Rotalever Revelator is a book made from words that spell other words backwards: a giant palindrome that contains poems about geography, dams, swamps, celebrities, eponyms, and the news. There’s also a translation of the first part of “Burnt Norton” and a multi-lingual section, “O Rue Euro,” with German, French, Italian, and Spanish beating up on English, and vice-versa.
Flip the book over, and you have Revelator Rotalever: the same sequence of letters, differently divided into words and punctuated.
Doug Nufer’s stop-at-nothing inventiveness, an object lesson in transforming the merest opportunity into delight, is matched here by James Siena’s stylish illustrations.
“This isn’t the first time Nufer has made a flippable book—his Ace Doubles homage The Mudflat Man/The River Boys had the same basic format—but this time Nufer really digs into the idea of what it means to have a book with two separate but equal front covers, first pages, and so on. Revelator Rotalever is a mirror image of Rotalever Revelator but also the two books combine into an ouroboros of language, a long palindrome with two beginnings and two ends, or perhaps no beginning and no end.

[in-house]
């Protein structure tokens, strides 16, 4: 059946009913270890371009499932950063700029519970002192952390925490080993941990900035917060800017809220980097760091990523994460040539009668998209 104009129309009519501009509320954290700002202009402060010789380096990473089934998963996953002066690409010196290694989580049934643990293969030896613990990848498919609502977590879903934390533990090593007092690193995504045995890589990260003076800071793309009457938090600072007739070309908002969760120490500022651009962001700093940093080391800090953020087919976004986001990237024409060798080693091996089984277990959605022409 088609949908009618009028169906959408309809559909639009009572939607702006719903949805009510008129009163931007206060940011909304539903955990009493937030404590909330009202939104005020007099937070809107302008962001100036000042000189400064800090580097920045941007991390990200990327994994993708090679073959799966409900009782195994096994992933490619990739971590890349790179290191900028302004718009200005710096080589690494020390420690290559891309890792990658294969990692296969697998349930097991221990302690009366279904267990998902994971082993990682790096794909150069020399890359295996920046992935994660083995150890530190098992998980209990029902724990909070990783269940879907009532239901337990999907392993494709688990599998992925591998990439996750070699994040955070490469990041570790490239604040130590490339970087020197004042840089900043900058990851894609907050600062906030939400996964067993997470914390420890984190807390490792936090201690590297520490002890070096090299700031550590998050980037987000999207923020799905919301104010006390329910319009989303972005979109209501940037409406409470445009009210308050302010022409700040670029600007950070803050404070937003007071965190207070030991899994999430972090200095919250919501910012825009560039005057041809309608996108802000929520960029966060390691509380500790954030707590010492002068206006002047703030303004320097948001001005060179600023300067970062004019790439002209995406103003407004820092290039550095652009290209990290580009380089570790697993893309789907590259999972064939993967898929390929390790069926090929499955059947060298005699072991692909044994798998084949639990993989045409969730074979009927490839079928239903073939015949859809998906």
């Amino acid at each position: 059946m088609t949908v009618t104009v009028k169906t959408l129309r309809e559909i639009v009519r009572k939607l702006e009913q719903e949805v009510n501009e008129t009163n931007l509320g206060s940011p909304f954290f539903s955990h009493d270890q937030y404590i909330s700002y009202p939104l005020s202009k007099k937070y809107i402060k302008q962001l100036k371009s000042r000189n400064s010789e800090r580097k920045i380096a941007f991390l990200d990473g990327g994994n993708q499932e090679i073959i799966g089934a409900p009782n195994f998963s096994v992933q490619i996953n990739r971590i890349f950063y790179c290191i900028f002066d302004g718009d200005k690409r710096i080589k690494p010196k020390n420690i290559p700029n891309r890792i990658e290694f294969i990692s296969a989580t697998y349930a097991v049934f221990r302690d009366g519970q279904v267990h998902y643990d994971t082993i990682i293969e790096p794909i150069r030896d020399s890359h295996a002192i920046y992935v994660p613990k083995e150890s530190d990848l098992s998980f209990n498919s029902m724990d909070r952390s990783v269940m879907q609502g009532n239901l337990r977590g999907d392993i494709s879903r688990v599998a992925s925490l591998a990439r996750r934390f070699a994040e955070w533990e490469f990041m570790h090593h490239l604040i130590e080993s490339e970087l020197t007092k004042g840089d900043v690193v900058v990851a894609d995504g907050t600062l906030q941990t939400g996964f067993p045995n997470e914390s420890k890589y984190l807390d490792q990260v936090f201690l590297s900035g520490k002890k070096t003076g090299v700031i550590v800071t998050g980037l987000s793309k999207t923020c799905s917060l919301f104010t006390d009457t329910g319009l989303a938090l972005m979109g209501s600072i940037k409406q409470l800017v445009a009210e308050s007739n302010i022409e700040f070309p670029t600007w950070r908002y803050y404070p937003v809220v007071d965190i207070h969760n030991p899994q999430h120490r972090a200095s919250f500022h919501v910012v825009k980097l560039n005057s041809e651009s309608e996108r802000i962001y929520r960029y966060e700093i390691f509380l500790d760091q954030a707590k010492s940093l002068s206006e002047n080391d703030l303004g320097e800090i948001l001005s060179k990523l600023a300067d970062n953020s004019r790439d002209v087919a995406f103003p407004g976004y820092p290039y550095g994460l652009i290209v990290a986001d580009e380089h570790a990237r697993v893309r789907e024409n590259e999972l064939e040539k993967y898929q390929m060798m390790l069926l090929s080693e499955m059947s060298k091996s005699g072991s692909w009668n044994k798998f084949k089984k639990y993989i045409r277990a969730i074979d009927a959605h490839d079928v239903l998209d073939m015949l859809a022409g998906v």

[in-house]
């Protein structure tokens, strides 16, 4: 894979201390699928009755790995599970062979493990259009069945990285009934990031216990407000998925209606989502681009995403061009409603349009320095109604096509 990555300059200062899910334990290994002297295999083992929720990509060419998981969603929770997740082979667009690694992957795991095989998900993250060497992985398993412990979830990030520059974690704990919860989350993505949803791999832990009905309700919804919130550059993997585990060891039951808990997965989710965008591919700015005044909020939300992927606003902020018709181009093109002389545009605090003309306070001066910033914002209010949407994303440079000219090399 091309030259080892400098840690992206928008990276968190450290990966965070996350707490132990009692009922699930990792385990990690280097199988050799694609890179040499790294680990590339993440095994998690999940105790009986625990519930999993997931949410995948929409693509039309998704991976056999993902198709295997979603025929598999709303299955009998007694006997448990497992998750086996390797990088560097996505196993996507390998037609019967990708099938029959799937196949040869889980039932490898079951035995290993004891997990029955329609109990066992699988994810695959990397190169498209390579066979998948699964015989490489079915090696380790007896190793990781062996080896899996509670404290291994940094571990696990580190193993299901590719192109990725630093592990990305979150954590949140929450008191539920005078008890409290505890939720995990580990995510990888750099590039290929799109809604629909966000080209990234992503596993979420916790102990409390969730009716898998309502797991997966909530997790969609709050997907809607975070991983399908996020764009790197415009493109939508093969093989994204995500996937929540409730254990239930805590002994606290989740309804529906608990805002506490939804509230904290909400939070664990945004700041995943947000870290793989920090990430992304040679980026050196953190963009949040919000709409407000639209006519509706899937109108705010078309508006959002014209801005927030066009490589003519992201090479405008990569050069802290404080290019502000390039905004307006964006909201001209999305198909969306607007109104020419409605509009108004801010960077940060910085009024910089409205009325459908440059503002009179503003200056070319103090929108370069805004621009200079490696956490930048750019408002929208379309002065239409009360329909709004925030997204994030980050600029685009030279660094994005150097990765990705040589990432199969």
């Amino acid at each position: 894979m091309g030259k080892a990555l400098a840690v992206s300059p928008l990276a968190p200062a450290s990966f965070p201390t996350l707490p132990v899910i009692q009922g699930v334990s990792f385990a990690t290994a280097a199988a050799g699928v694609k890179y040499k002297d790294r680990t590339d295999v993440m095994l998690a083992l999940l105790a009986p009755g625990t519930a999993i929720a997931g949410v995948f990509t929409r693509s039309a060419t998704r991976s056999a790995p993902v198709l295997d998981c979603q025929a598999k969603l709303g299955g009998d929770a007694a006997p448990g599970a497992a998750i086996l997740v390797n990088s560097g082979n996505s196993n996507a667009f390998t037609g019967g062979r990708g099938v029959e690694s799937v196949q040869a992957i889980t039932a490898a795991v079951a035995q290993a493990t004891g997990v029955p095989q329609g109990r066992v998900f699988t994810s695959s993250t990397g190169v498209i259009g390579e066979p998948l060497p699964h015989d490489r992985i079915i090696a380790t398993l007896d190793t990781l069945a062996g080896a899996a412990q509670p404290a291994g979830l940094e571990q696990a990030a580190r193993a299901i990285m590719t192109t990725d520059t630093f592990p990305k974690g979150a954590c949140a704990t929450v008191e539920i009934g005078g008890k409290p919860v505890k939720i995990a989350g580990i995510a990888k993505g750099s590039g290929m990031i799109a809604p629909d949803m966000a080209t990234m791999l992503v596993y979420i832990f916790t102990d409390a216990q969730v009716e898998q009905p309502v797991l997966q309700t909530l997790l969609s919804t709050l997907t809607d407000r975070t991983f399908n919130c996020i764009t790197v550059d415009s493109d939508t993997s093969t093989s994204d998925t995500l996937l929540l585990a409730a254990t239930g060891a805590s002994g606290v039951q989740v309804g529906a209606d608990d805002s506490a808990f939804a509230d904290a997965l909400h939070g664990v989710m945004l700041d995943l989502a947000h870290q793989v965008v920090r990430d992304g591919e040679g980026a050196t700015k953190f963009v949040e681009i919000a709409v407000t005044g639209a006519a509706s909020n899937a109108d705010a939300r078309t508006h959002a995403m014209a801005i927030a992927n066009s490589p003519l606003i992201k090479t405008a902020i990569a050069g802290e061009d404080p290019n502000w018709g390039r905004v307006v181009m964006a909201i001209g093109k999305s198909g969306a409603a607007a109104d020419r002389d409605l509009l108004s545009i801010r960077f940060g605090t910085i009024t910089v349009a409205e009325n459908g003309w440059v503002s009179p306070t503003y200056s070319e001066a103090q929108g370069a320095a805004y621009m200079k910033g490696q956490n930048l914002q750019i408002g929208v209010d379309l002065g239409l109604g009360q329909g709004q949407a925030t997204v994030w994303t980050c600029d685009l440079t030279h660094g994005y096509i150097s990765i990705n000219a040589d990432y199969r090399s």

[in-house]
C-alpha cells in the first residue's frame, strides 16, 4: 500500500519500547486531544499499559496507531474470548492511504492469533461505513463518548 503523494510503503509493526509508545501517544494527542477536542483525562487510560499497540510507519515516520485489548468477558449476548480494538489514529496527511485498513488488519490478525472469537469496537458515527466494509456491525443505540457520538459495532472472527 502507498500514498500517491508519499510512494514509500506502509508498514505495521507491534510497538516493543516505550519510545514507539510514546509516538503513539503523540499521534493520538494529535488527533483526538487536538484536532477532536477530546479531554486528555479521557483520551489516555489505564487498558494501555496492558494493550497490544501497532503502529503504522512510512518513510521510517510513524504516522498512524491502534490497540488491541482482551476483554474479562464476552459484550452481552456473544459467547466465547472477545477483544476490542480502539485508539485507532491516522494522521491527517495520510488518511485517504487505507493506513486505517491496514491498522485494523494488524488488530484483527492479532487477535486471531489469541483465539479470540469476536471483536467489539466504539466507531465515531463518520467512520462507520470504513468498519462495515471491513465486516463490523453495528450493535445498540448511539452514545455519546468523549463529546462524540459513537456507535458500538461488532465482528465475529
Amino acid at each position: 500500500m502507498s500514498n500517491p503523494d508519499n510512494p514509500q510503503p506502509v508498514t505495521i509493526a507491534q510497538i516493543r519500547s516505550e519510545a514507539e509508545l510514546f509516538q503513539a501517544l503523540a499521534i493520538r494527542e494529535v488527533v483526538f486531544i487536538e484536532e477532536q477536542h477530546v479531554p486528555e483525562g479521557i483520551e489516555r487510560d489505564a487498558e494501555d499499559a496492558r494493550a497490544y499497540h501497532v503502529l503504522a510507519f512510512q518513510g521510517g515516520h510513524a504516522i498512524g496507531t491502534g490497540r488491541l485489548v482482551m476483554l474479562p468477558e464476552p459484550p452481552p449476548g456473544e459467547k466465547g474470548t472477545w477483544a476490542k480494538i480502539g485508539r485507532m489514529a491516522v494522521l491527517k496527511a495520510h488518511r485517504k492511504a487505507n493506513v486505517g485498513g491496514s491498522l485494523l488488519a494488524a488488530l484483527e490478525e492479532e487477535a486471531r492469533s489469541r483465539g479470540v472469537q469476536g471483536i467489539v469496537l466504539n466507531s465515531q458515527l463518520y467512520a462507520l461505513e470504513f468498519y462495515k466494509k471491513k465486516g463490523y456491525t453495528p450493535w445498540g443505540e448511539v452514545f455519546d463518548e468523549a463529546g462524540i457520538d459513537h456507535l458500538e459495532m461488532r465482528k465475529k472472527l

“Nufer writes himself into the work this time, shouting his own name into the echo chamber on multiple occasions. The first two words of Revelator Rotalever are “Nufer snips.” The last three words of Rotalever Revelator are “…spins re: fun.” Nufer snips and spins the language. Why? For the fun of it….
“Rotalever is the kind of book that makes you want to stay inside and wrestle, flipping back and forth to see how it speaks to itself. I got my copy a week ago and it’s already battered beyond repair—spine broken, pages bent, edges scuffed from turning and re-turning and returning in a palindromic journey to the end of the beginning and the beginning of the end.”
—Paul Constant in The Seattle Review of Books